Do you want to know how to recycle more of what you use and throw away? To celebrate Global Recycling Day, we’ve created a sustainable guide containing tips to help you recycle more of the correct materials.
First, let’s start with some recycling facts to put the problem into context.
The UK recycles only 45% of plastics. The rest ends up in landfills or oceans, where they pollute the environment and cause damage to wildlife.
The 8 million tonnes of plastic that enters the oceans every year is equivalent to dumping 1 billion elephants into our marine habitats.
Plastic takes hundreds of years to break up but never completely goes away.
All the plastic that we throw away could circle the world 5 times.
Glass is 100% recyclable over and over again, but the UK only recycles 50% of it.
Glass doesn’t decompose in landfill, so it puts a massive strain on the environment and contributes to carbon emissions.
We could compost at least 50% of our food waste but don’t.
Food in landfill releases dangerous greenhouses gases. However, we could use food to make animal feed or convert it into gas to produce electricity.
Reduce, reuse, recycle
A circular economy is about eliminating waste and reusing our finite resources again. Recycling plays a vital part in the circular economy as it focuses on turning unwanted rubbish into new valuable materials. The main benefit is that it reduces damage to our planet caused by pollution and climate change.
However, recycling shouldn’t be considered a first resort. If you can’t reduce, reuse, repair, or repurpose what you have, recycling may be the next best thing.
Our sustainable guide below provides some valuable tips to help you recycle more of the correct materials.
You can recycle these materials in your recycling bin at home:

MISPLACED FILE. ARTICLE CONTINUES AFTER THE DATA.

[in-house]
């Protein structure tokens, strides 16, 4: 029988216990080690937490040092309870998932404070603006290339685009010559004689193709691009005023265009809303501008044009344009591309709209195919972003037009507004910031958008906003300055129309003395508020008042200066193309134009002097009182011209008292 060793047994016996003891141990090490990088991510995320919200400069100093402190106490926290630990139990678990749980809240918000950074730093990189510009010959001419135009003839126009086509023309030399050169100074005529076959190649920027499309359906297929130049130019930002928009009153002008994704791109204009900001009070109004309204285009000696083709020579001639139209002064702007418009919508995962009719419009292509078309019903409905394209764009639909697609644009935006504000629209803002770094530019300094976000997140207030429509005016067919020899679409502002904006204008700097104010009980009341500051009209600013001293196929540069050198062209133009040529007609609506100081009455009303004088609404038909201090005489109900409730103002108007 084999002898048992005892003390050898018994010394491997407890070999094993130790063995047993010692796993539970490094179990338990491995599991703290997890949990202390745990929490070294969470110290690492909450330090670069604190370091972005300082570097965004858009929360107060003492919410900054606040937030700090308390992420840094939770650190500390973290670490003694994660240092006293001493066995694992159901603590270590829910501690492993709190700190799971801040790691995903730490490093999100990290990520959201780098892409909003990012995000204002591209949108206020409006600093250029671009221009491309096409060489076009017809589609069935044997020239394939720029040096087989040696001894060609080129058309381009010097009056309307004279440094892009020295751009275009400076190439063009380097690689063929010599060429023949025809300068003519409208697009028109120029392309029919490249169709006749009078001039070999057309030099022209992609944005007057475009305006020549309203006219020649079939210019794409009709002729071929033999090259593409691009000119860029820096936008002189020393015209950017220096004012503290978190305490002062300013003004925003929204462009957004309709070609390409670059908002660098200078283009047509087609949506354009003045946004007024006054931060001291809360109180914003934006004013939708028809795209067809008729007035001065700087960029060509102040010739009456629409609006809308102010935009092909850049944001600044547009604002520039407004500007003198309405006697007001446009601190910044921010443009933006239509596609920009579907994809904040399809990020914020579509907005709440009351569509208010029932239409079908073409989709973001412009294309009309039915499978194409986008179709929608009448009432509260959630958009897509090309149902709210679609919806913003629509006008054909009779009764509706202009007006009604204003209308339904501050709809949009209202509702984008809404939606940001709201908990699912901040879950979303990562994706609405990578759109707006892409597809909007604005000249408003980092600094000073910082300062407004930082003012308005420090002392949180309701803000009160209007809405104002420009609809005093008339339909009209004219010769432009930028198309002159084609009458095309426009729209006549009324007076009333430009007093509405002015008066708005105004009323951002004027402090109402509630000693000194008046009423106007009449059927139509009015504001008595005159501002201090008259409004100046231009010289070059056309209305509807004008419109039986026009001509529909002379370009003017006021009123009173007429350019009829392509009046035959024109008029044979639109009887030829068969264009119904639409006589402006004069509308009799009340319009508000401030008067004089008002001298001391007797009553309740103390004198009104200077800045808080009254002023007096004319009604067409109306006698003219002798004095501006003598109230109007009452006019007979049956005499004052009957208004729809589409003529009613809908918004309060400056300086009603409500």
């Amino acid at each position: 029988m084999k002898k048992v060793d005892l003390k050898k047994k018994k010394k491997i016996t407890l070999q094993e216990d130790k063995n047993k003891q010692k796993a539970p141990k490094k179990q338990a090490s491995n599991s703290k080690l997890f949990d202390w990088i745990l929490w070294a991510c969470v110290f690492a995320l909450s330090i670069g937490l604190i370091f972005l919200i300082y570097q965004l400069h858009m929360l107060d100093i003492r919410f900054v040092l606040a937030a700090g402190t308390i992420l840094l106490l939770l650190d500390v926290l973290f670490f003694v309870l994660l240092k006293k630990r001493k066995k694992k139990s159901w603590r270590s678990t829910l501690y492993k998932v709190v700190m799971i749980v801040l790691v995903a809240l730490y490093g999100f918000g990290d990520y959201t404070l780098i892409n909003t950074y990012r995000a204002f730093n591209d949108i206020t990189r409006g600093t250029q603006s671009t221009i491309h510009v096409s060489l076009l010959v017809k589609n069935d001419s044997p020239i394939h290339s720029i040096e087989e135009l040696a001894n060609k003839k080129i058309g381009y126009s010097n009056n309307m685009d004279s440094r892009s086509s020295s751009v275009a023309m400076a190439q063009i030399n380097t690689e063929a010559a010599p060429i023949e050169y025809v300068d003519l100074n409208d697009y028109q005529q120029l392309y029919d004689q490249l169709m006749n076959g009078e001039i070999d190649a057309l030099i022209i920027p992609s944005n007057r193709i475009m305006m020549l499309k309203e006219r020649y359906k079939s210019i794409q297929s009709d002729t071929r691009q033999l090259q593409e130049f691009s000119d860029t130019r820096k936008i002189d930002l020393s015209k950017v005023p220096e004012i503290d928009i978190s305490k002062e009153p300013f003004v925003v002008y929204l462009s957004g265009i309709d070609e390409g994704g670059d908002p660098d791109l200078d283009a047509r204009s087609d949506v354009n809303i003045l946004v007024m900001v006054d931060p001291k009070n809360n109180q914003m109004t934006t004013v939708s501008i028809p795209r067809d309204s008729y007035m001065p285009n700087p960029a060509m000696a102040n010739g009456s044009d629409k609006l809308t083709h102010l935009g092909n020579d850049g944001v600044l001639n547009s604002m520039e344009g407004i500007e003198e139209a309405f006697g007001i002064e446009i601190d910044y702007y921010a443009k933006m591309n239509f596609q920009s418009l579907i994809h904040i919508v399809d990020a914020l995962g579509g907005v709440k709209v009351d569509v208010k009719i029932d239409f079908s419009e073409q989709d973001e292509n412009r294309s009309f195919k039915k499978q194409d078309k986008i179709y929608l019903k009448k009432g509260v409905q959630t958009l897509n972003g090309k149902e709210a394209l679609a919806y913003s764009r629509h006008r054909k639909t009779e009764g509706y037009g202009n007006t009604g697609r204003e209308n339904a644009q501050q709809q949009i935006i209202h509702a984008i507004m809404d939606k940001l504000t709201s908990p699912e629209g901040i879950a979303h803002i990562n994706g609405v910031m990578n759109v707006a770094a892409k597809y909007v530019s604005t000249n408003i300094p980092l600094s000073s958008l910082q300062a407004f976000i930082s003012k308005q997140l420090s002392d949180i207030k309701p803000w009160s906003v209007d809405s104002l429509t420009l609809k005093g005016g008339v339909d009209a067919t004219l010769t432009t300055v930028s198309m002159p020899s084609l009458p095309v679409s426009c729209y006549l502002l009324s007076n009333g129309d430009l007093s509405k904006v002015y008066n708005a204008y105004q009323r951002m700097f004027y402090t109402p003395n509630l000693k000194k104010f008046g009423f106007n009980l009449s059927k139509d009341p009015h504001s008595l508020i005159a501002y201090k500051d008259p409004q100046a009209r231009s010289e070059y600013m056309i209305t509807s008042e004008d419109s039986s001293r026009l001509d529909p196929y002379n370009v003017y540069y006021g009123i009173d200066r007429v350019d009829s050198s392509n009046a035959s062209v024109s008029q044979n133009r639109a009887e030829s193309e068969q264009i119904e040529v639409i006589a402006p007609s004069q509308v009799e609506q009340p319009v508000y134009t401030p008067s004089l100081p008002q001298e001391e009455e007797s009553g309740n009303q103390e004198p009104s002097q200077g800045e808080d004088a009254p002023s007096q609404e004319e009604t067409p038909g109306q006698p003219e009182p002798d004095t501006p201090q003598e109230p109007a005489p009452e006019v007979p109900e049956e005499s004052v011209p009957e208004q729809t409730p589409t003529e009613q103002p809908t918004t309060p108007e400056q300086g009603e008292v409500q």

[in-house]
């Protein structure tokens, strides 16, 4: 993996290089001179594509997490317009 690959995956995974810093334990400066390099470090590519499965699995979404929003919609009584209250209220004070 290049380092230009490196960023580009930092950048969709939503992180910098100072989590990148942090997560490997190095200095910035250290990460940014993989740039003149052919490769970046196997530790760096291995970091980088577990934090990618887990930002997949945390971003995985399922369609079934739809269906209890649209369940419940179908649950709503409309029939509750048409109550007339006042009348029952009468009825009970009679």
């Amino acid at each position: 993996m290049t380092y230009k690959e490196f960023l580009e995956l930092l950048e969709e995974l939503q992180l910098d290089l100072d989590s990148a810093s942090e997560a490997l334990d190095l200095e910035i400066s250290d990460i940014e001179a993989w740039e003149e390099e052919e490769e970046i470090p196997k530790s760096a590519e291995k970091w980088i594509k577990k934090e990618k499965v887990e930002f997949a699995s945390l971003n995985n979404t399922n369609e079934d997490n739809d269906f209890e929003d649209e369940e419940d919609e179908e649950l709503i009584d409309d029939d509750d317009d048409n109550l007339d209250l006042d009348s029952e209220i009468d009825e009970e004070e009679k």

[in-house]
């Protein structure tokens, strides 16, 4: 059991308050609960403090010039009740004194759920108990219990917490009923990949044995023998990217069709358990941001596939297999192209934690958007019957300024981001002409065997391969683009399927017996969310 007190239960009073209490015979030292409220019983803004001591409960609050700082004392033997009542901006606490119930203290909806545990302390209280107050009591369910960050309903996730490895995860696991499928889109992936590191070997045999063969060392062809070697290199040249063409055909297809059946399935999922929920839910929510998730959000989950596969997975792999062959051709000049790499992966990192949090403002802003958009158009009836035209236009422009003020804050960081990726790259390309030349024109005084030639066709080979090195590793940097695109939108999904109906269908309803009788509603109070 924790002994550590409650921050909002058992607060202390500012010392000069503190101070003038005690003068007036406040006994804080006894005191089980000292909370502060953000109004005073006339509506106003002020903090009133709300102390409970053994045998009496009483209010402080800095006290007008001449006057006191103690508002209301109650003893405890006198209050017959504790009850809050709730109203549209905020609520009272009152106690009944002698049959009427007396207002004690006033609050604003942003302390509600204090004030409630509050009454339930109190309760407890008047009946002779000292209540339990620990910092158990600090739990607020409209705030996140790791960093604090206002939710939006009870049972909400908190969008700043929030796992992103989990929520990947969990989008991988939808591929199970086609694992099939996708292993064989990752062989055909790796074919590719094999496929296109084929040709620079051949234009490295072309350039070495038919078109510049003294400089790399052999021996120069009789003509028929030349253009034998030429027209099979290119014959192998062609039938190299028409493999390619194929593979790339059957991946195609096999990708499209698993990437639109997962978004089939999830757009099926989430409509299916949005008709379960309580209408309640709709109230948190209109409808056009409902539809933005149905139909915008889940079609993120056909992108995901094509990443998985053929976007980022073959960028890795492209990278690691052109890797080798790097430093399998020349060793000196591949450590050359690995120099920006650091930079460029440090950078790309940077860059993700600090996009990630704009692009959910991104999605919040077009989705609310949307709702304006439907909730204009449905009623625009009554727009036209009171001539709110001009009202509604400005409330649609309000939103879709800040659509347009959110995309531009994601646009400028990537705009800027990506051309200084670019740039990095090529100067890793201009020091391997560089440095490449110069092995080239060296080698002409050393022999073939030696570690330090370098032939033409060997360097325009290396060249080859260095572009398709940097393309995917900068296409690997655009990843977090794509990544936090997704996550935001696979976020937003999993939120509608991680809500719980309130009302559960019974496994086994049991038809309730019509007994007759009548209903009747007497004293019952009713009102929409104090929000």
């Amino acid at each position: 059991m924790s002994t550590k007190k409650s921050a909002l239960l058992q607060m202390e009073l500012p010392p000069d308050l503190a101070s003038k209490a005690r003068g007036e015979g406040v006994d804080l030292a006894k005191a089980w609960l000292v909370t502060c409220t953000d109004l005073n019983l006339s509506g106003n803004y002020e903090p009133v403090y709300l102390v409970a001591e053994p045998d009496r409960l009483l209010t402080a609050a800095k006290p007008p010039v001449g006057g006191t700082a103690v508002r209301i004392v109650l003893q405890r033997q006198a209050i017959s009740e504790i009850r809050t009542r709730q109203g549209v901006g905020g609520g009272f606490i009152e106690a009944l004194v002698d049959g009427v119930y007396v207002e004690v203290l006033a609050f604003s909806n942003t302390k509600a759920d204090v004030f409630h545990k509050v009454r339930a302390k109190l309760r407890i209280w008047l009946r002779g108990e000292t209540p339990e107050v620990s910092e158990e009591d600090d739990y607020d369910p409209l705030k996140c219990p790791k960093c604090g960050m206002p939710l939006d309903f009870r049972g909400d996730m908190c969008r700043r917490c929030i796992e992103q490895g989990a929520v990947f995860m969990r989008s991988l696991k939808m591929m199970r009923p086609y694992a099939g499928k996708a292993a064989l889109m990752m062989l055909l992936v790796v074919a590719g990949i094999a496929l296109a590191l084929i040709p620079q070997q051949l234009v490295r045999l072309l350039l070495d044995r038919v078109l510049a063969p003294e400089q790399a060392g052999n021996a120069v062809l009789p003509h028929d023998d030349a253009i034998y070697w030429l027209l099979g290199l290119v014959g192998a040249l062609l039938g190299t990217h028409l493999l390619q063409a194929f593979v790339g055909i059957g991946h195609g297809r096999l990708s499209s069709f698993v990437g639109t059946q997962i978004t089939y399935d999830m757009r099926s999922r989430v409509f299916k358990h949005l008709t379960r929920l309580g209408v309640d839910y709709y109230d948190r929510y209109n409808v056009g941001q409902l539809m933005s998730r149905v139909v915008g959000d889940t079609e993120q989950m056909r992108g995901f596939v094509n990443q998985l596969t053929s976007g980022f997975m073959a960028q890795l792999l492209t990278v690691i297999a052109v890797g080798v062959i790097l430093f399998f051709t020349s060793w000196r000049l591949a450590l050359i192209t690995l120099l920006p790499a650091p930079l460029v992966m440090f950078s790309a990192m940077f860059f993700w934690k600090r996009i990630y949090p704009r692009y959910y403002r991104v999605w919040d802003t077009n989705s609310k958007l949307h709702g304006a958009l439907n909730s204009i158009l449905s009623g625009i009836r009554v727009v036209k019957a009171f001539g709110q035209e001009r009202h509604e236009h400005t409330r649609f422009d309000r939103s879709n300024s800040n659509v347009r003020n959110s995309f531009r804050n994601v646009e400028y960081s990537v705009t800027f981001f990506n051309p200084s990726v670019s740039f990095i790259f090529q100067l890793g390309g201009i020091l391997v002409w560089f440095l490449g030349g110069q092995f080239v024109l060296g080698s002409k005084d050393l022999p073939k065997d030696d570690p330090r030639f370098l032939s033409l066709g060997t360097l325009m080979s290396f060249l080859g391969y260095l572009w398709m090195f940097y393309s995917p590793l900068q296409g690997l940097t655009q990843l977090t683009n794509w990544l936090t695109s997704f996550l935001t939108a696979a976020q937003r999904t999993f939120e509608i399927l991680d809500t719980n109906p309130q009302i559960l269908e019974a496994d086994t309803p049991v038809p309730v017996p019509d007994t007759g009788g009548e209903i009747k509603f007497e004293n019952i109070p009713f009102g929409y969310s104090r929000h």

Paper and card
Break them down by flattening boxes and remove any bubble wrap or packaging materials
Rinse out bottles and jars
Recyclable plastics (rigid)
Empty and rinse plastic bottles to avoid contaminating other products at the recycling facility
Make sure they don’t contain any harmful chemicals such as anti-freeze
Remove the pumps before disposing
Keep lids on if you’re crushing bottles down
Metal containers such as tin, aluminium and steel
Don’t crush cans as they are harder to recycle at facilities
Empty aerosol cans first and remove any removable parts
Rinse foil trays and scrunch foil up to make a ball (the bigger, the better)
If the foil doesn’t stay scrunched up, it’s not recyclable
Glass bottle screw tops
Compost in your home composter or use a sink incinerator if you have one
Don’t pour cooking oil down the sink as it’s one of the most common causes of water pollution
At selected supermarkets
Flexible plastic bags (carrier, bread, cereal bags that are not inside boxes)
Wrappers for cans and bottles, ring joiners, food pouches
Crisp packets, fruit and veg bags
Local council and recycling points (such as in-store)
Electronics (consider selling or donating first)
Check with your local council to find out if they will collect batteries
Clothing (consider selling or donating first)
Plastics that aren’t home recyclable such as bubble wrap
You can also use bottle banks to recycled glass
Terracycle is a recycling scheme that can earn you reward points redeemable for charitable gifts, products or donations. These are some of the products you can recycle:
Coffee capsules, pens, contact lenses, food tubes such as Pringles
Return schemes at some of the following stores also offer rewards for recycling: